Late Roman (Daphne)
Hunting Scene, early 6th century A.D.
This pavement, excavated from a villa at Daphne, a resort in the hills above ancient Antioch, depicts the hunting of dangerous game, an aristocratic pastime represented in mosaics and other media throughout the Roman world and commonly at Antioch. At the center stands a hunter ringed by animals in a pattern much like that of an oriental carpet. Hunters on foot and horseback attack a variety of animals with sword, spear, and bow and arrow, a weapon used by Parthians and Persians to the east.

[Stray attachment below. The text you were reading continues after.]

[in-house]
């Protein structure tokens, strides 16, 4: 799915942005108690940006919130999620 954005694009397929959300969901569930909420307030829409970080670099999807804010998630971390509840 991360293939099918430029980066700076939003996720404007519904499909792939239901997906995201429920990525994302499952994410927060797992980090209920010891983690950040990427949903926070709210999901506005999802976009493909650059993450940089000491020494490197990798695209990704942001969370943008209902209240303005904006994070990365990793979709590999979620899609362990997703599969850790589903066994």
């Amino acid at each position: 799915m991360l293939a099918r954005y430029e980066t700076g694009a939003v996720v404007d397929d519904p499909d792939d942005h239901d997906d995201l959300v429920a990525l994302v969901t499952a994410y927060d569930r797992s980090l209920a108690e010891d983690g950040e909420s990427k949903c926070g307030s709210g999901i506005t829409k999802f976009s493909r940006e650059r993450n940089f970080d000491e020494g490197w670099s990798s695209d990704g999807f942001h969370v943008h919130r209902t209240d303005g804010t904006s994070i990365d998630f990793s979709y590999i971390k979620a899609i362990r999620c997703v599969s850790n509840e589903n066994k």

Situated near the eastern coast of the Mediterranean Sea, the great city of Antioch became a confluence for cultural influences from western Greco-Roman traditions as well as eastern Persian sources. While the dress style in this work is that of Hellenistic Greece, the ornamental use of nature and the figures' stiff poses derive from the art of ancient Parthia (now northern Iran). The animals, portrayed more naturalistically than the human figures, are used to fill compositional voids in a decorative fashion, resulting in the flat, two-dimensional creation characteristic of Antioch.